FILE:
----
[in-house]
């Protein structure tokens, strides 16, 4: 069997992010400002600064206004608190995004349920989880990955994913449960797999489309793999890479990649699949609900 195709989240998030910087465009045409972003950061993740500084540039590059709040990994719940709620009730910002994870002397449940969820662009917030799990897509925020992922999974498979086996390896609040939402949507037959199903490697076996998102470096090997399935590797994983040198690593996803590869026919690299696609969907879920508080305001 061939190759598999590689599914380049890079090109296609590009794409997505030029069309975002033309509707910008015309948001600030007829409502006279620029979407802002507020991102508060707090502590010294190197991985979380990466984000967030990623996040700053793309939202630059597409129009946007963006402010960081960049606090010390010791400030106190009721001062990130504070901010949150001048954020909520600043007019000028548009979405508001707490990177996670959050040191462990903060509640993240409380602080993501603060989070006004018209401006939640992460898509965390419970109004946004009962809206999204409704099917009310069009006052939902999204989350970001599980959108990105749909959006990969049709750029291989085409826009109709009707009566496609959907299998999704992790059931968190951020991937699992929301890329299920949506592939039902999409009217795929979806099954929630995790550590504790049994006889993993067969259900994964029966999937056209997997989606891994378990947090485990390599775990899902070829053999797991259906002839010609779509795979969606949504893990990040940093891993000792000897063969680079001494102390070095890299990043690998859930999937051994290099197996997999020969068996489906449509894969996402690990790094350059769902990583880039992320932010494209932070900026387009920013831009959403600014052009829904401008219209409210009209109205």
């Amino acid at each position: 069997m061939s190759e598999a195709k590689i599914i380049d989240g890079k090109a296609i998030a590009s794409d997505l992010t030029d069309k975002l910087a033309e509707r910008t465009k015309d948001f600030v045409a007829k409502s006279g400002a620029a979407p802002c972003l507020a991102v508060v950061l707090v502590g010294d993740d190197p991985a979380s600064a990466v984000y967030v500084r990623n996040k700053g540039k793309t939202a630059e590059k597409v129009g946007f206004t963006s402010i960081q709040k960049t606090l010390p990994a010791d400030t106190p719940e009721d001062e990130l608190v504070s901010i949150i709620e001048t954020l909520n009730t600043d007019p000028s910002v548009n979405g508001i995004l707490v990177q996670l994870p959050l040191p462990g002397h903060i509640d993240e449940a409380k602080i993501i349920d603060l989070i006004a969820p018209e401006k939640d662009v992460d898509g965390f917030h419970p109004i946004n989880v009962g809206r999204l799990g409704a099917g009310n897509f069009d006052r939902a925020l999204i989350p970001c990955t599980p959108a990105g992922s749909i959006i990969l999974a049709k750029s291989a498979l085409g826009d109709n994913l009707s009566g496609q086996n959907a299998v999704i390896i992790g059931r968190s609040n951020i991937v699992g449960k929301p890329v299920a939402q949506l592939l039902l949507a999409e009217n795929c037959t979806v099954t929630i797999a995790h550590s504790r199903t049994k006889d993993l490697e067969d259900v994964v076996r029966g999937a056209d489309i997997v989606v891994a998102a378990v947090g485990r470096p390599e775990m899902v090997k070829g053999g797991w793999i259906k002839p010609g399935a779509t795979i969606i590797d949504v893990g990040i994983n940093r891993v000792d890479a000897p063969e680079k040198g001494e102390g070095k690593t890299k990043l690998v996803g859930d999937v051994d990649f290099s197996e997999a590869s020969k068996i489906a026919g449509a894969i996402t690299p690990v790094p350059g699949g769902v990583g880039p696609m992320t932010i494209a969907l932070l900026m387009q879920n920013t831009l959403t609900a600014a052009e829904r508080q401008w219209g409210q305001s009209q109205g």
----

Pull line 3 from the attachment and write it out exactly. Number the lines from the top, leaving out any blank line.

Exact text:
């Amino acid at each position: 069997m061939s190759e598999a195709k590689i599914i380049d989240g890079k090109a296609i998030a590009s794409d997505l992010t030029d069309k975002l910087a033309e509707r910008t465009k015309d948001f600030v045409a007829k409502s006279g400002a620029a979407p802002c972003l507020a991102v508060v950061l707090v502590g010294d993740d190197p991985a979380s600064a990466v984000y967030v500084r990623n996040k700053g540039k793309t939202a630059e590059k597409v129009g946007f206004t963006s402010i960081q709040k960049t606090l010390p990994a010791d400030t106190p719940e009721d001062e990130l608190v504070s901010i949150i709620e001048t954020l909520n009730t600043d007019p000028s910002v548009n979405g508001i995004l707490v990177q996670l994870p959050l040191p462990g002397h903060i509640d993240e449940a409380k602080i993501i349920d603060l989070i006004a969820p018209e401006k939640d662009v992460d898509g965390f917030h419970p109004i946004n989880v009962g809206r999204l799990g409704a099917g009310n897509f069009d006052r939902a925020l999204i989350p970001c990955t599980p959108a990105g992922s749909i959006i990969l999974a049709k750029s291989a498979l085409g826009d109709n994913l009707s009566g496609q086996n959907a299998v999704i390896i992790g059931r968190s609040n951020i991937v699992g449960k929301p890329v299920a939402q949506l592939l039902l949507a999409e009217n795929c037959t979806v099954t929630i797999a995790h550590s504790r199903t049994k006889d993993l490697e067969d259900v994964v076996r029966g999937a056209d489309i997997v989606v891994a998102a378990v947090g485990r470096p390599e775990m899902v090997k070829g053999g797991w793999i259906k002839p010609g399935a779509t795979i969606i590797d949504v893990g990040i994983n940093r891993v000792d890479a000897p063969e680079k040198g001494e102390g070095k690593t890299k990043l690998v996803g859930d999937v051994d990649f290099s197996e997999a590869s020969k068996i489906a026919g449509a894969i996402t690299p690990v790094p350059g699949g769902v990583g880039p696609m992320t932010i494209a969907l932070l900026m387009q879920n920013t831009l959403t609900a600014a052009e829904r508080q401008w219209g409210q305001s009209q109205g």